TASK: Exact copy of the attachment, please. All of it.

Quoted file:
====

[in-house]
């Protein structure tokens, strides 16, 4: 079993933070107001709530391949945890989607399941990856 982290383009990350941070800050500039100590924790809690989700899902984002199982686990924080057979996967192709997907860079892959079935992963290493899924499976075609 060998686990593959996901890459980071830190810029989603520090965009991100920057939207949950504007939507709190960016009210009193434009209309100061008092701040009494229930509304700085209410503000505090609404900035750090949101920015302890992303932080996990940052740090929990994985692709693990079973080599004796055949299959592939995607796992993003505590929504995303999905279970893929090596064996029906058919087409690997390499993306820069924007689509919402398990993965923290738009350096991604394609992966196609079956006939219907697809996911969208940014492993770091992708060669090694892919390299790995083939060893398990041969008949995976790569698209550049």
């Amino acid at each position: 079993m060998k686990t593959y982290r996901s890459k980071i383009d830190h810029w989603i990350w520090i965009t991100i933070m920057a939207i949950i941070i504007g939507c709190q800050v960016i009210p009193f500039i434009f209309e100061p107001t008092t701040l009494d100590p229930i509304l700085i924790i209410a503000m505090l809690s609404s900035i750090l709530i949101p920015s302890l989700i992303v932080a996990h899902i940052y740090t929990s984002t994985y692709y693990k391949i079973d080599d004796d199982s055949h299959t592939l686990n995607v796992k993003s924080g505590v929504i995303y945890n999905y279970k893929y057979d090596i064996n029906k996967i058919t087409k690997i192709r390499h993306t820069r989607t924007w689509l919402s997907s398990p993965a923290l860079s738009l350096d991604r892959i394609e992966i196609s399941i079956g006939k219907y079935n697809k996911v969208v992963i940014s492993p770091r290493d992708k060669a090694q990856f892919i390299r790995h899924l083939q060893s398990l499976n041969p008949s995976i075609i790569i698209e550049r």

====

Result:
[in-house]
């Protein structure tokens, strides 16, 4: 079993933070107001709530391949945890989607399941990856 982290383009990350941070800050500039100590924790809690989700899902984002199982686990924080057979996967192709997907860079892959079935992963290493899924499976075609 060998686990593959996901890459980071830190810029989603520090965009991100920057939207949950504007939507709190960016009210009193434009209309100061008092701040009494229930509304700085209410503000505090609404900035750090949101920015302890992303932080996990940052740090929990994985692709693990079973080599004796055949299959592939995607796992993003505590929504995303999905279970893929090596064996029906058919087409690997390499993306820069924007689509919402398990993965923290738009350096991604394609992966196609079956006939219907697809996911969208940014492993770091992708060669090694892919390299790995083939060893398990041969008949995976790569698209550049």
């Amino acid at each position: 079993m060998k686990t593959y982290r996901s890459k980071i383009d830190h810029w989603i990350w520090i965009t991100i933070m920057a939207i949950i941070i504007g939507c709190q800050v960016i009210p009193f500039i434009f209309e100061p107001t008092t701040l009494d100590p229930i509304l700085i924790i209410a503000m505090l809690s609404s900035i750090l709530i949101p920015s302890l989700i992303v932080a996990h899902i940052y740090t929990s984002t994985y692709y693990k391949i079973d080599d004796d199982s055949h299959t592939l686990n995607v796992k993003s924080g505590v929504i995303y945890n999905y279970k893929y057979d090596i064996n029906k996967i058919t087409k690997i192709r390499h993306t820069r989607t924007w689509l919402s997907s398990p993965a923290l860079s738009l350096d991604r892959i394609e992966i196609s399941i079956g006939k219907y079935n697809k996911v969208v992963i940014s492993p770091r290493d992708k060669a090694q990856f892919i390299r790995h899924l083939q060893s398990l499976n041969p008949s995976i075609i790569i698209e550049r």